By DARREN MILLER
ARLINGTON, Texas — There are 13 football-playing Division I universities in the state of Texas. Five years ago, one by one, coaches visited Lake Dallas High School in Corinth, Texas, and said no thanks to an athletic, but injured, receiver/defensive back named Josh Jackson.
“It motivated me and put a chip on my shoulder,” Jackson said. “I still have that chip on my shoulder.”
Jackson returned to the Dallas area this week for football-related business. The NFL Draft is being held at AT&T Stadium in Arlington, less than a 50 minute drive up the President George Bush Turnpike from his four bedroom, 2,100-square foot home on 3004 Berkshire Lane in Corinth.
On Thursday evening, the 6-foot, 1-inch, 195-pound Jackson, a consensus All-American from the University of Iowa, is expected to be a first-round selection.
“To have the stars align and have the draft here is perfect for me,” Jackson said.
In the first four games of his senior season of high school, Jackson caught 24 passes for 475 yards and nine touchdowns. In the fifth game against Byron Nelson High School, he fractured an ankle. Iowa was one of the few schools that remained in contact.
“I was overlooked,” Jackson said. “Physically, I have always been there. The main thing was finding a system where I fit well and I did that at Iowa. Everything happens for a reason. I’m glad (the Texas universities) overlooked me because I probably wouldn’t be where I am today.”
Jackson turned in a season for the ages in 2017 and it opened in the first game with his first career interception against possible No. 1 overall pick Josh Allen of Wyoming. Seven more interceptions followed, many worthy of a continuous loop on the highlight reel. He also made 48 tackles and had 18 pass breakups.
“I’m a playmaker and I set big goals for myself,” Jackson said. “I knew I had to get on the field; you can’t change the game from the stands, so you have to get on the field and play. I had to wait my turn and while I did, I made the most of it. I learned from the older guys and when it was my turn, I was prepared.”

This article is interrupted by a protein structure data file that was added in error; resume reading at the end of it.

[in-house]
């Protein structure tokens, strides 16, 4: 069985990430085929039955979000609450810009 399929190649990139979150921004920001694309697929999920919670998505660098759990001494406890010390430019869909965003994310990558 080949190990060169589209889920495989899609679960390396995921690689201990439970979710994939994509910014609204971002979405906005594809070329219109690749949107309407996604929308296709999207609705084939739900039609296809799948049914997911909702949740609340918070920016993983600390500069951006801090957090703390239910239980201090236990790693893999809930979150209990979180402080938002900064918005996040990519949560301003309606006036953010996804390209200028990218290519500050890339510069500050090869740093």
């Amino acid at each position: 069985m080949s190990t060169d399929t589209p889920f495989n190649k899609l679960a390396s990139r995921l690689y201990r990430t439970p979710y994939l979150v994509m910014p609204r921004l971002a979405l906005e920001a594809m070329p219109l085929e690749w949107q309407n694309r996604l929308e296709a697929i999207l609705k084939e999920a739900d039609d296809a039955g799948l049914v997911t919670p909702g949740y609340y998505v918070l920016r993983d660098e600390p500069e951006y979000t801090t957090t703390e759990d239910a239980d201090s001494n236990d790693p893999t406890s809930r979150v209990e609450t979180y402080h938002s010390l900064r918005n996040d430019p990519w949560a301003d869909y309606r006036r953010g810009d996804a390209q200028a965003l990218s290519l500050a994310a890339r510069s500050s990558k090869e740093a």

The Hawkeyes won their first three games in 2017, including a 31-14 decision over North Texas, a university located 10 minutes from Jackson’s house in Corinth. Iowa went on to compile eight victories and a 27-20 win over Boston College in the New Era Pinstripe Bowl.
Jackson said his confidence actually kicked into high gear during a most unlikely lopsided loss to Florida in the 2017 Outback Bowl. Jackson made his first career start that day and recorded three solo tackles, one for a loss of yardage.
“It got me antsy and I wanted to stay on the field,” Jackson said. “Once you get a taste of it, you can’t get enough. The main goal after that was to stay on the field as long as I could.”
Jackson spent most of Wednesday morning with 21 other NFL Draft prospects in or near the game-day home of the Dallas Cowboys. Jackson and Louisville quarterback Lamar Jackson kicked off the morning serving as tutors for area students during a quiz bowl-type game called Character Playbook. The Jacksons successfully assisted with an answer to the question: “Give two examples of intervention techniques.” But a panel of judges gave them a thumbs-down for their response to “Give two examples how to use social media in a positive way.”
“The main thing is to smile with these kids,” Jackson said. “All of them want to have fun, they’re young, and it’s cool to have such a platform where you can make an impact. We want to make sure we’re out here having a good time with them.”
That carried over to a practice field outside the stadium, where Jackson threw pass after pass to kids during a Play Football clinic.
On Thursday, Jackson will return to AT&T Stadium for the actual NFL Draft. It’s time. As former Iowa head coach — and Texas native — Hayden Fry was fond of saying, the hay is in the barn.
“I feel at home, I’m comfortable, and excited,” Jackson said. “I’m ready to get it over with. I want to figure out what team I’m going to and I want to start playing football.”
Ironically, Jackson has never attended an NFL game. As a student, he once toured Texas Stadium in Irving, but that was on a field trip. He will soon have many up-close views from a perspective much different than that of a ticket-holding spectator.
Jackson isn’t hesitant about what lies ahead. He calls himself a competitor who loves to tangle with the best.
“I’m a big believer in hard work and you get what you work for,” Jackson said. “That is my mentality and that’s what I plan to keep doing.”
It appears that Jackson’s days of being overlooked are a thing of the past.